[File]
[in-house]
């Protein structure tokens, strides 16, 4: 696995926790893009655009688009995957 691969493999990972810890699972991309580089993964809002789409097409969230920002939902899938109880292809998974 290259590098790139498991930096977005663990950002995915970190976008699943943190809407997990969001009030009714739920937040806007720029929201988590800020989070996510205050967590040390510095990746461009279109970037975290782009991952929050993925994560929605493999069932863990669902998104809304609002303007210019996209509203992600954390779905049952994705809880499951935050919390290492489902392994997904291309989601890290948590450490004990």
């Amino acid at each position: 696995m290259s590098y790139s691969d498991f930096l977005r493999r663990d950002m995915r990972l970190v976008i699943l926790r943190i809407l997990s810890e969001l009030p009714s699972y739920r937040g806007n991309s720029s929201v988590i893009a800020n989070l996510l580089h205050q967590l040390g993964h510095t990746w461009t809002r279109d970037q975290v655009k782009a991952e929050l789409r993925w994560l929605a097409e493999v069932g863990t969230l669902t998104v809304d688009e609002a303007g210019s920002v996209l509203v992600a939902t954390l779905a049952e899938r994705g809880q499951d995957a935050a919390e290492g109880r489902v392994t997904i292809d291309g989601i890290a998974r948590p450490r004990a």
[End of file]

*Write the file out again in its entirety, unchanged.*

[in-house]
């Protein structure tokens, strides 16, 4: 696995926790893009655009688009995957 691969493999990972810890699972991309580089993964809002789409097409969230920002939902899938109880292809998974 290259590098790139498991930096977005663990950002995915970190976008699943943190809407997990969001009030009714739920937040806007720029929201988590800020989070996510205050967590040390510095990746461009279109970037975290782009991952929050993925994560929605493999069932863990669902998104809304609002303007210019996209509203992600954390779905049952994705809880499951935050919390290492489902392994997904291309989601890290948590450490004990």
């Amino acid at each position: 696995m290259s590098y790139s691969d498991f930096l977005r493999r663990d950002m995915r990972l970190v976008i699943l926790r943190i809407l997990s810890e969001l009030p009714s699972y739920r937040g806007n991309s720029s929201v988590i893009a800020n989070l996510l580089h205050q967590l040390g993964h510095t990746w461009t809002r279109d970037q975290v655009k782009a991952e929050l789409r993925w994560l929605a097409e493999v069932g863990t969230l669902t998104v809304d688009e609002a303007g210019s920002v996209l509203v992600a939902t954390l779905a049952e899938r994705g809880q499951d995957a935050a919390e290492g109880r489902v392994t997904i292809d291309g989601i890290a998974r948590p450490r004990a």